Troubleshooting Internet issues on Linux

In some cases, you may want to add a route on your Linux because you want to be able to reach websites outside of your local network, say 8.8.8.8 for example.

As an example, let’s say that you have a local router linked to “Internet” that resides at 192.168.178.1/24.

Inspecting your current routes is an easy way for you to guess why you are not able to reach Internet websites.

The thought process is quite simple :

  • Is the IP that I am trying to reach a part of my subnet or not?
  • If yes, I should be able to reach it without any routes, everything will be handled by the ARP protocol and Ethernet.
  • If not, I need to have a route from my computer to a router that is able to forward requests to Internet.

However, remember that routes are two-lane highways : you need to be able to reach an external IP, but the external IP needs to be able to reach back to you.

As a consequence, routes need to be correctly defined on your local network architecture. As a diagram is more useful that a thousand words, here is a way to understand it.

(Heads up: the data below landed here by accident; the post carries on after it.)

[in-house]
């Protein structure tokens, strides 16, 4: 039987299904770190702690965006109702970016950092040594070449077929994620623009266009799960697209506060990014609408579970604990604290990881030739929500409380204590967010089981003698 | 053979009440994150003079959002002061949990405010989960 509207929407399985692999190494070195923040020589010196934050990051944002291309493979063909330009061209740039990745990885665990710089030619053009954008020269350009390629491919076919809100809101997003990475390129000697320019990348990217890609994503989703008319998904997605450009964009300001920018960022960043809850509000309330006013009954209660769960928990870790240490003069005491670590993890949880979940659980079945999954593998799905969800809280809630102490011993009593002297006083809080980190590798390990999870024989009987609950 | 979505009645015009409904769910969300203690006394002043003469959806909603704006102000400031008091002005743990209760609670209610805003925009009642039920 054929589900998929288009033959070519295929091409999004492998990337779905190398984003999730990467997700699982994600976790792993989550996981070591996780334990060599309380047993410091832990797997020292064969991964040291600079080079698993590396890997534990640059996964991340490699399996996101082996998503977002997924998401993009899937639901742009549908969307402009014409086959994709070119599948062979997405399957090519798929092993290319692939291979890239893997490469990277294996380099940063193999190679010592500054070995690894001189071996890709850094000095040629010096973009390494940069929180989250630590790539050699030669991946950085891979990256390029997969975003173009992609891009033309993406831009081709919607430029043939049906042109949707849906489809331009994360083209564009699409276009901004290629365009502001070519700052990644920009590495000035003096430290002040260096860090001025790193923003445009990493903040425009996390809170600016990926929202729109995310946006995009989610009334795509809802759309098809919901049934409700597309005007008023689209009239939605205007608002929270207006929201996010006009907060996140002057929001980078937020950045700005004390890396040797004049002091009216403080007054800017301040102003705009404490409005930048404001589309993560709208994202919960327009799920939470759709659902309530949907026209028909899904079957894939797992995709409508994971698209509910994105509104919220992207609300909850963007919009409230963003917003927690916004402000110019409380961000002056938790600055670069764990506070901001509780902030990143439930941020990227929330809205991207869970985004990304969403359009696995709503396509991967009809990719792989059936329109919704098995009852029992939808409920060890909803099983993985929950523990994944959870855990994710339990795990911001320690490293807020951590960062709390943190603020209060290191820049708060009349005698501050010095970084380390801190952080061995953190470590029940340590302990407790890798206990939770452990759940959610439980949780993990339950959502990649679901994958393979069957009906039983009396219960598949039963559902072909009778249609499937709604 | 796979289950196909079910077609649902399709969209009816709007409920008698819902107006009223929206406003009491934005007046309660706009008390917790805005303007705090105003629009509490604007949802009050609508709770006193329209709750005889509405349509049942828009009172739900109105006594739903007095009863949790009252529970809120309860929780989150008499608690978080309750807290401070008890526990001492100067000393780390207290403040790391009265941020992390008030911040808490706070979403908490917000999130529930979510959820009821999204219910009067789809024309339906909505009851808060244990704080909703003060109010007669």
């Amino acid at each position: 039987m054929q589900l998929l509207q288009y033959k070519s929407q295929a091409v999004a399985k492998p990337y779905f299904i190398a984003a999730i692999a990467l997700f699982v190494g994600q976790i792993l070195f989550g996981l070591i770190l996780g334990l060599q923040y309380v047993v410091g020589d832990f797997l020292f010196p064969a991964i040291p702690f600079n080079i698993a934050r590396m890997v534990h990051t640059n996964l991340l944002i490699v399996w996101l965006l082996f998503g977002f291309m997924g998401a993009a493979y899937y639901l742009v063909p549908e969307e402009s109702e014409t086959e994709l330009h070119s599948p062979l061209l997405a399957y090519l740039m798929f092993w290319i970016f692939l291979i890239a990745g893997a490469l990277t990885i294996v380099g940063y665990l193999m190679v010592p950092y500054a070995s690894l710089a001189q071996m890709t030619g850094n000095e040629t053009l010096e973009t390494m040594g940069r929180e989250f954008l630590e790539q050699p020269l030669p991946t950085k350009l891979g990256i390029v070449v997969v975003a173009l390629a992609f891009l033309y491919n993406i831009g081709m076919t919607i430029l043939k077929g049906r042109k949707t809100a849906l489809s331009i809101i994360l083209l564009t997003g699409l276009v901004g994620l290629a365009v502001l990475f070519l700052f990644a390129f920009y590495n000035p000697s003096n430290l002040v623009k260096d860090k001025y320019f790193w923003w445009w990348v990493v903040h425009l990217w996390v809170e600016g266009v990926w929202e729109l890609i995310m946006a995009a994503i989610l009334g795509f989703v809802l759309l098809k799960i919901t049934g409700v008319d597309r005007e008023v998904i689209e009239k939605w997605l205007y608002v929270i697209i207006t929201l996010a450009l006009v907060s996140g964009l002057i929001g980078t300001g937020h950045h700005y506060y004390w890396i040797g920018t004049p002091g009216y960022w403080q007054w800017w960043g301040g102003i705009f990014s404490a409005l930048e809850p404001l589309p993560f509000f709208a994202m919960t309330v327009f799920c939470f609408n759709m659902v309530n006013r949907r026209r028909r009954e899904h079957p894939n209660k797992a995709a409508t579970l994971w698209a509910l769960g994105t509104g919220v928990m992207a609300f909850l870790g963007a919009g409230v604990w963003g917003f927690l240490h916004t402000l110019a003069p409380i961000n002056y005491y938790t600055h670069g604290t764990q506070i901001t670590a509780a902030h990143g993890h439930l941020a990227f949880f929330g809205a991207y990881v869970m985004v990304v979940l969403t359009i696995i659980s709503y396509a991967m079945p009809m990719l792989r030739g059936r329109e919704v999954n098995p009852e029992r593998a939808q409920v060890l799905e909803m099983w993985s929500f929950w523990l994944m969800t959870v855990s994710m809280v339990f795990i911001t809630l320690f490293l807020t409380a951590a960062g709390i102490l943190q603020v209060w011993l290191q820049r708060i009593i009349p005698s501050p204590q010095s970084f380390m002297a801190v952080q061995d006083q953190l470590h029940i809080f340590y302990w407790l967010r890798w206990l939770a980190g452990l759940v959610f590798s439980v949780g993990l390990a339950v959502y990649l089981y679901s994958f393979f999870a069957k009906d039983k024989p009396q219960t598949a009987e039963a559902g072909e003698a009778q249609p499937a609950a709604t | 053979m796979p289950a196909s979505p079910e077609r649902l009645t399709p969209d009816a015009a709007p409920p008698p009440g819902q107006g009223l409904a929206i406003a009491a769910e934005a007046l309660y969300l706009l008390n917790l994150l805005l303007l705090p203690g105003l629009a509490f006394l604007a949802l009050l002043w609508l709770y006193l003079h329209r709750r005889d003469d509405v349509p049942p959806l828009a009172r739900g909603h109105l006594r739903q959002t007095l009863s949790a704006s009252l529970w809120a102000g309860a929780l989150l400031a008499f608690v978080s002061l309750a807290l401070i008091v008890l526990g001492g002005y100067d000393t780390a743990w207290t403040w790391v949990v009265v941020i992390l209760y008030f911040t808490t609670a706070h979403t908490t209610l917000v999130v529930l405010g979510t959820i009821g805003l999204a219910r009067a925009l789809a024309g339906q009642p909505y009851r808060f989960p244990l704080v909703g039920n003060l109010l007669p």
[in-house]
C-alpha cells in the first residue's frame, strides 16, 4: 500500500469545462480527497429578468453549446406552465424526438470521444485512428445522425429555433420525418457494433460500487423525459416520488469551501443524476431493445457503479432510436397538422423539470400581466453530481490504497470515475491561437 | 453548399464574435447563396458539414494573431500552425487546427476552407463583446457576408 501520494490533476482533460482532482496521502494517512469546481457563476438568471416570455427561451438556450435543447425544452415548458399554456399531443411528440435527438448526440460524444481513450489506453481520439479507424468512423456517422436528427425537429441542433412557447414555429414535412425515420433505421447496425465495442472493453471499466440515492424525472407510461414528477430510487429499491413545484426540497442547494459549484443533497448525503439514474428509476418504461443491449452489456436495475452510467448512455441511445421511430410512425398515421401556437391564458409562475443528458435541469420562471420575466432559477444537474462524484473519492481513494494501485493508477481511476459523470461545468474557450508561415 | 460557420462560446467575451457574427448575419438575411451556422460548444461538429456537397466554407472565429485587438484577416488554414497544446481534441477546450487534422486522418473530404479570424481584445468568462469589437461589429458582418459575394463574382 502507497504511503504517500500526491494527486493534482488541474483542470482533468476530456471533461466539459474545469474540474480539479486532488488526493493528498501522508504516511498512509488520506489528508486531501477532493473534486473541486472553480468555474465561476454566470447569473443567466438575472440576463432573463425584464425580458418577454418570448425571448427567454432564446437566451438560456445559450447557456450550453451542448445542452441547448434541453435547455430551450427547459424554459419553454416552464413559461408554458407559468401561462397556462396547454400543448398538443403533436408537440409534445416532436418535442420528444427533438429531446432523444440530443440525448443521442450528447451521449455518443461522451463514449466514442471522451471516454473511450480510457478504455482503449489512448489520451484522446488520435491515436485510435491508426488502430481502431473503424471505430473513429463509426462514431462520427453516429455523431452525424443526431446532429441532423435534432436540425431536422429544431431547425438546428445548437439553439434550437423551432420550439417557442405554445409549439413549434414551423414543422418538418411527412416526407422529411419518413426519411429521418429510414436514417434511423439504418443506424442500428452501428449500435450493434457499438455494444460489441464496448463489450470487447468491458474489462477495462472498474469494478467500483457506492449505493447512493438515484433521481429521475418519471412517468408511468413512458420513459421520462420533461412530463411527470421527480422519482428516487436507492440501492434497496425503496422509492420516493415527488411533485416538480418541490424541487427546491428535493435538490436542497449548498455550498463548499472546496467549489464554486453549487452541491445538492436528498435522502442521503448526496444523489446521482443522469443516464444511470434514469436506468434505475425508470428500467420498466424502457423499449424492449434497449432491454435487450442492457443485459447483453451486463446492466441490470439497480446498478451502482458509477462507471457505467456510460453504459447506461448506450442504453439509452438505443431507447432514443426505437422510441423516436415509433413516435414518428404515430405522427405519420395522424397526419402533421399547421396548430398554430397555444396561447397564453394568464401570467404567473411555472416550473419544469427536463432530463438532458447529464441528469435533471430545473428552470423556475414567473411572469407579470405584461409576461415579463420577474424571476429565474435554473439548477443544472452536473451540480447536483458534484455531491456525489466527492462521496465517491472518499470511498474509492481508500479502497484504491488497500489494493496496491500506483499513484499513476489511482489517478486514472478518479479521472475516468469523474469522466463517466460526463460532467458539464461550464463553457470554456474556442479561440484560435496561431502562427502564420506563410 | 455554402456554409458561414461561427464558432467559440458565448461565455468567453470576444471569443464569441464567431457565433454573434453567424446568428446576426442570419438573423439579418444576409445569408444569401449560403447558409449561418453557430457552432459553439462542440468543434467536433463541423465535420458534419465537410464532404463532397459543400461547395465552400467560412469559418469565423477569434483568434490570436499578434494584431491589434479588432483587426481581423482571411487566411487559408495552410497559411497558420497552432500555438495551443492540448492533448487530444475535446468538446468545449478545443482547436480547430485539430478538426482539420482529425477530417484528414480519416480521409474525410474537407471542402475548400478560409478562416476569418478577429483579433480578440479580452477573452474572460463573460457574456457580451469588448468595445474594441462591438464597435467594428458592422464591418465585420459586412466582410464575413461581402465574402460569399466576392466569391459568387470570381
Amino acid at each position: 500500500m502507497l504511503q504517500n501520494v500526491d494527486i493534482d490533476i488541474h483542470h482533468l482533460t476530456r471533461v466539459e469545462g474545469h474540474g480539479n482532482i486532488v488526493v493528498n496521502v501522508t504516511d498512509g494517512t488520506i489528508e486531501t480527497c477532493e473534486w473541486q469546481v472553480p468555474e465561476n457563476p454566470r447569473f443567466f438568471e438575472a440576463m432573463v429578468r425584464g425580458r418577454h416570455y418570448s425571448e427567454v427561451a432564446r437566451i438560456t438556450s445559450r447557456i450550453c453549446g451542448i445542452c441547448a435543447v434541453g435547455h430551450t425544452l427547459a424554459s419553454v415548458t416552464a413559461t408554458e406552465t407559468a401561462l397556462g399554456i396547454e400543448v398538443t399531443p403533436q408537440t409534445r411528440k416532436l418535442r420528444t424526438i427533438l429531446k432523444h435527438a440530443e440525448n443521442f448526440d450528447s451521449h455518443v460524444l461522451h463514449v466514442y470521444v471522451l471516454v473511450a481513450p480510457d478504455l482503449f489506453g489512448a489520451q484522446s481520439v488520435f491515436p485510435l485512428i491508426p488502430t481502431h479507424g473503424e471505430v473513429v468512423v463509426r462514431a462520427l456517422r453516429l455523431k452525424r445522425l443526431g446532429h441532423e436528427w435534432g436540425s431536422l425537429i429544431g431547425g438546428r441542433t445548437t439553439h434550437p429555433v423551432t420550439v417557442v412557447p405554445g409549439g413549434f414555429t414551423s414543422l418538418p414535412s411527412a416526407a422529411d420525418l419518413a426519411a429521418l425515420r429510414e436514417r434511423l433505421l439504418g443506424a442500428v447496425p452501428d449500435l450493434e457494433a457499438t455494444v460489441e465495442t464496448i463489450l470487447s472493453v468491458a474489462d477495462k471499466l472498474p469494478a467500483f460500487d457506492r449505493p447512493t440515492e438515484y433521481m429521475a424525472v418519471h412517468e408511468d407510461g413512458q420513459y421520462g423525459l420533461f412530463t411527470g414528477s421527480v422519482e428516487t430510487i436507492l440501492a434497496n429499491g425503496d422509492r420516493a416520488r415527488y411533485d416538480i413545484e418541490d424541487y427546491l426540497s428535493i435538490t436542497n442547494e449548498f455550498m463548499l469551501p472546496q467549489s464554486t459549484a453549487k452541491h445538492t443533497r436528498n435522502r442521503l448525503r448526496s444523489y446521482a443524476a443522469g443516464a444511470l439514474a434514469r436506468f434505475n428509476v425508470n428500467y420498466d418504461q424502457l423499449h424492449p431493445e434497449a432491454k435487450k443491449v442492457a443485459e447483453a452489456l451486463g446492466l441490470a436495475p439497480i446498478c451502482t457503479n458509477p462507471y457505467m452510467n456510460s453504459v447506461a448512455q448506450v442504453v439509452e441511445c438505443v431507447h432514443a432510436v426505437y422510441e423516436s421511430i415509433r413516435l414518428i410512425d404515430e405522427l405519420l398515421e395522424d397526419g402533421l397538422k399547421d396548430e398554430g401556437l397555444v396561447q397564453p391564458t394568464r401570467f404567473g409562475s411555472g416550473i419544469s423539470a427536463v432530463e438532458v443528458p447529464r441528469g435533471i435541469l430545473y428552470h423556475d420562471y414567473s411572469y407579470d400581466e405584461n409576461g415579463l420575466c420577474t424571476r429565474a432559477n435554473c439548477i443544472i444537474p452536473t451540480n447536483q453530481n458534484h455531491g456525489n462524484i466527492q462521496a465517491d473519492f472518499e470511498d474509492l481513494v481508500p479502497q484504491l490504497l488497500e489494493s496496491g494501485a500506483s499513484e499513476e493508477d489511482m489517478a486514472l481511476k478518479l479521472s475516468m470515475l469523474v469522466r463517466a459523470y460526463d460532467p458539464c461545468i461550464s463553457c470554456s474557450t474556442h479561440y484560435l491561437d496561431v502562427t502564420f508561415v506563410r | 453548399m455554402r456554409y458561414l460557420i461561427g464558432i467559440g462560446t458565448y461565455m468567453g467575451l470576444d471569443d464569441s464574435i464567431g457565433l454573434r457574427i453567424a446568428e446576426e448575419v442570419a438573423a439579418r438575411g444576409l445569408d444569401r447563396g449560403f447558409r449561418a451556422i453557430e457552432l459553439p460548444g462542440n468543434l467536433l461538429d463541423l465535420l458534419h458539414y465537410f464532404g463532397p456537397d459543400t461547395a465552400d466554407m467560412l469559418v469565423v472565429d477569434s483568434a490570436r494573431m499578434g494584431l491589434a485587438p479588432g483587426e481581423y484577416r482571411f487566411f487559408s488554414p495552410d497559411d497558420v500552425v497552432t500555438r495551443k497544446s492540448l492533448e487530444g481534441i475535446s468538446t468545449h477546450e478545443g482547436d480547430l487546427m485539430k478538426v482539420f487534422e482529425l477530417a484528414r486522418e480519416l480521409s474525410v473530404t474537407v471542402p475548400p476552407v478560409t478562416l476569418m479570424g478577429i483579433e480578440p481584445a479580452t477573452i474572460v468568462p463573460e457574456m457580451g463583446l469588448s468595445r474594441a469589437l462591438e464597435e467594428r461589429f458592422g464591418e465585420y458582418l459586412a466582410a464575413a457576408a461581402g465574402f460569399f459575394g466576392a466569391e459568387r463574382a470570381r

troubleshoot-internet-issues

Whenever you are troubleshooting Internet issues, you have to think with routes : do I have a route from my computer to the computer that I am trying to reach?

Are the computers or routers between me and the target configured to handle my calls?

Reaching a part of the network is great, but is this part of the network able to answer me back?

In our diagram detailed above, our router may receive an answer from Google, but it has to know what to do with the request. In your local home network, you don’t have to worry about it as most of the requests are forwarded using the NAT protocol (short for Network Address Translation Protocol).

Conclusion

In this tutorial, you learnt how you can easily add a new route on many different Linux distributions.

Right now, as for other topics, some tools co-exist on Linux making the network configuration a bit convoluted sometimes.

However, we listed most of the options that you may encounter. If we forgot about an option, make sure to leave a comment for us to know.

If you are interested in Linux System Administration, make sure to have a look at our dedicated section on the website.

Leave a Reply

Your email address will not be published.